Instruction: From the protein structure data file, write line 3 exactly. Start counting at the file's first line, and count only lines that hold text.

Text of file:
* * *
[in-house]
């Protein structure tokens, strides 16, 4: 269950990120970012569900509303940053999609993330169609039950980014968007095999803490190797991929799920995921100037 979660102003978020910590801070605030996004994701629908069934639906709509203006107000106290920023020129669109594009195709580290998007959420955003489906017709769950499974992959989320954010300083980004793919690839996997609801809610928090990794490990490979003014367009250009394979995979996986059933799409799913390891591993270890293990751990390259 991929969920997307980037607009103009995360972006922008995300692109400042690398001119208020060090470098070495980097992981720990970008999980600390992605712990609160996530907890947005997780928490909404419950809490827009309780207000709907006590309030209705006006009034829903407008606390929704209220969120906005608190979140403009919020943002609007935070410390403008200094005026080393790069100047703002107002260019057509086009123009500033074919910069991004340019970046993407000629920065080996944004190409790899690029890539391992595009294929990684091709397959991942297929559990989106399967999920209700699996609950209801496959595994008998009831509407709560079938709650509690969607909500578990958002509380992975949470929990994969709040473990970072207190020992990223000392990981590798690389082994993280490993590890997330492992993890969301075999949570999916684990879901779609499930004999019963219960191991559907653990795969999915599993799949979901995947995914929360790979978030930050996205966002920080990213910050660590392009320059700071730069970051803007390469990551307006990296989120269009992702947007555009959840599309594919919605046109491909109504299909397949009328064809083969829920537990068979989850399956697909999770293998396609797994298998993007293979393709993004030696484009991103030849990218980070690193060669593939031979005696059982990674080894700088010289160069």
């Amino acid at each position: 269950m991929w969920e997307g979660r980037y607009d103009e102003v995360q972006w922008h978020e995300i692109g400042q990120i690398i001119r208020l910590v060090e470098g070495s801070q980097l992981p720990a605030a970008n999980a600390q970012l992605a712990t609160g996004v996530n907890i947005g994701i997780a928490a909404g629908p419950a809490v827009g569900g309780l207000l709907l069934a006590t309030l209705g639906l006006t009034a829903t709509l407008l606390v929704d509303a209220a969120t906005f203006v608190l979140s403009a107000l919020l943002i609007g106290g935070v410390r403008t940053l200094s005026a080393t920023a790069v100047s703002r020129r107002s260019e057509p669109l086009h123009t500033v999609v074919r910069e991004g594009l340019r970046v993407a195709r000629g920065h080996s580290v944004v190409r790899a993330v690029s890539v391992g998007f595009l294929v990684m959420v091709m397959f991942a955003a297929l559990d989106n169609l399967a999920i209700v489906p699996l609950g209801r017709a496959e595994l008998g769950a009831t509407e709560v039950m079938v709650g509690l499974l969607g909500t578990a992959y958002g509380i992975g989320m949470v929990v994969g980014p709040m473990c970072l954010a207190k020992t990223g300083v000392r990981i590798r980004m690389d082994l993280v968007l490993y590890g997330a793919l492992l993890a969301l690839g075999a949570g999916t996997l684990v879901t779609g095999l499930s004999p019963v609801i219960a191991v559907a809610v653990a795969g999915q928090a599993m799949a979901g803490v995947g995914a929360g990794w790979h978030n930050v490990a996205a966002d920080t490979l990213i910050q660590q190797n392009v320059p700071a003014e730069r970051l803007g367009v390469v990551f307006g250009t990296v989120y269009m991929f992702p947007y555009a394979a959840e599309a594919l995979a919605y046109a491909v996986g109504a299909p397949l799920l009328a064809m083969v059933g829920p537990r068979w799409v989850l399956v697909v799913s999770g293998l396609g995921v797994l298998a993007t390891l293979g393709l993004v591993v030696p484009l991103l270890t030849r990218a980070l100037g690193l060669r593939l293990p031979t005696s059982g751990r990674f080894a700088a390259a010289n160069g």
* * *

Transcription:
């Amino acid at each position: 269950m991929w969920e997307g979660r980037y607009d103009e102003v995360q972006w922008h978020e995300i692109g400042q990120i690398i001119r208020l910590v060090e470098g070495s801070q980097l992981p720990a605030a970008n999980a600390q970012l992605a712990t609160g996004v996530n907890i947005g994701i997780a928490a909404g629908p419950a809490v827009g569900g309780l207000l709907l069934a006590t309030l209705g639906l006006t009034a829903t709509l407008l606390v929704d509303a209220a969120t906005f203006v608190l979140s403009a107000l919020l943002i609007g106290g935070v410390r403008t940053l200094s005026a080393t920023a790069v100047s703002r020129r107002s260019e057509p669109l086009h123009t500033v999609v074919r910069e991004g594009l340019r970046v993407a195709r000629g920065h080996s580290v944004v190409r790899a993330v690029s890539v391992g998007f595009l294929v990684m959420v091709m397959f991942a955003a297929l559990d989106n169609l399967a999920i209700v489906p699996l609950g209801r017709a496959e595994l008998g769950a009831t509407e709560v039950m079938v709650g509690l499974l969607g909500t578990a992959y958002g509380i992975g989320m949470v929990v994969g980014p709040m473990c970072l954010a207190k020992t990223g300083v000392r990981i590798r980004m690389d082994l993280v968007l490993y590890g997330a793919l492992l993890a969301l690839g075999a949570g999916t996997l684990v879901t779609g095999l499930s004999p019963v609801i219960a191991v559907a809610v653990a795969g999915q928090a599993m799949a979901g803490v995947g995914a929360g990794w790979h978030n930050v490990a996205a966002d920080t490979l990213i910050q660590q190797n392009v320059p700071a003014e730069r970051l803007g367009v390469v990551f307006g250009t990296v989120y269009m991929f992702p947007y555009a394979a959840e599309a594919l995979a919605y046109a491909v996986g109504a299909p397949l799920l009328a064809m083969v059933g829920p537990r068979w799409v989850l399956v697909v799913s999770g293998l396609g995921v797994l298998a993007t390891l293979g393709l993004v591993v030696p484009l991103l270890t030849r990218a980070l100037g690193l060669r593939l293990p031979t005696s059982g751990r990674f080894a700088a390259a010289n160069g």